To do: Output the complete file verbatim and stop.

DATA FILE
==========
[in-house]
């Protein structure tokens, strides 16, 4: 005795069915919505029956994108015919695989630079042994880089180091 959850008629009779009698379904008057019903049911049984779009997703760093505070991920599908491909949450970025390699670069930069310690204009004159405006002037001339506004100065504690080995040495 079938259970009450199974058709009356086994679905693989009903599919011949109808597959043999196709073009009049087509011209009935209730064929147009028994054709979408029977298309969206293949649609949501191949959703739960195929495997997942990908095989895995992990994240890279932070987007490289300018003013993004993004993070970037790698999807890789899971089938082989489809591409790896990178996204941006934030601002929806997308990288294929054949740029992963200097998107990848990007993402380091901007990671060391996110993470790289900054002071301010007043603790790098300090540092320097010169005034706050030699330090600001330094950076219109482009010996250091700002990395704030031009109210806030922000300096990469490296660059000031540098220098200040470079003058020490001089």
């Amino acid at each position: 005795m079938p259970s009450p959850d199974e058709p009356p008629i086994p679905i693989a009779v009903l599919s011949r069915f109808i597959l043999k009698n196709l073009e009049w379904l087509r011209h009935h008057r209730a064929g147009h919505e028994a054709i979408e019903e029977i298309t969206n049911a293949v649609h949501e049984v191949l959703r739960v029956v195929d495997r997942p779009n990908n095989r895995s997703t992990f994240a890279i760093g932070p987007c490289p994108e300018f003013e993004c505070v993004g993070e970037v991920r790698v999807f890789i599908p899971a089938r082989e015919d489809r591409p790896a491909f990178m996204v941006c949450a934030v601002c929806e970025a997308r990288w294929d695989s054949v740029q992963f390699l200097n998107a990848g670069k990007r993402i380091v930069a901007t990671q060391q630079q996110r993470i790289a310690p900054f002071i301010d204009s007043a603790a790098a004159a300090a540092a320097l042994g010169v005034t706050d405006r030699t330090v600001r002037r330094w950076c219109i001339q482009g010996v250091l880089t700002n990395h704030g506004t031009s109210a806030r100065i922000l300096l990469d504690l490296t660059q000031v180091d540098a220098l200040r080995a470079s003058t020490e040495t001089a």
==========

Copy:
[in-house]
């Protein structure tokens, strides 16, 4: 005795069915919505029956994108015919695989630079042994880089180091 959850008629009779009698379904008057019903049911049984779009997703760093505070991920599908491909949450970025390699670069930069310690204009004159405006002037001339506004100065504690080995040495 079938259970009450199974058709009356086994679905693989009903599919011949109808597959043999196709073009009049087509011209009935209730064929147009028994054709979408029977298309969206293949649609949501191949959703739960195929495997997942990908095989895995992990994240890279932070987007490289300018003013993004993004993070970037790698999807890789899971089938082989489809591409790896990178996204941006934030601002929806997308990288294929054949740029992963200097998107990848990007993402380091901007990671060391996110993470790289900054002071301010007043603790790098300090540092320097010169005034706050030699330090600001330094950076219109482009010996250091700002990395704030031009109210806030922000300096990469490296660059000031540098220098200040470079003058020490001089």
């Amino acid at each position: 005795m079938p259970s009450p959850d199974e058709p009356p008629i086994p679905i693989a009779v009903l599919s011949r069915f109808i597959l043999k009698n196709l073009e009049w379904l087509r011209h009935h008057r209730a064929g147009h919505e028994a054709i979408e019903e029977i298309t969206n049911a293949v649609h949501e049984v191949l959703r739960v029956v195929d495997r997942p779009n990908n095989r895995s997703t992990f994240a890279i760093g932070p987007c490289p994108e300018f003013e993004c505070v993004g993070e970037v991920r790698v999807f890789i599908p899971a089938r082989e015919d489809r591409p790896a491909f990178m996204v941006c949450a934030v601002c929806e970025a997308r990288w294929d695989s054949v740029q992963f390699l200097n998107a990848g670069k990007r993402i380091v930069a901007t990671q060391q630079q996110r993470i790289a310690p900054f002071i301010d204009s007043a603790a790098a004159a300090a540092a320097l042994g010169v005034t706050d405006r030699t330090v600001r002037r330094w950076c219109i001339q482009g010996v250091l880089t700002n990395h704030g506004t031009s109210a806030r100065i922000l300096l990469d504690l490296t660059q000031v180091d540098a220098l200040r080995a470079s003058t020490e040495t001089a």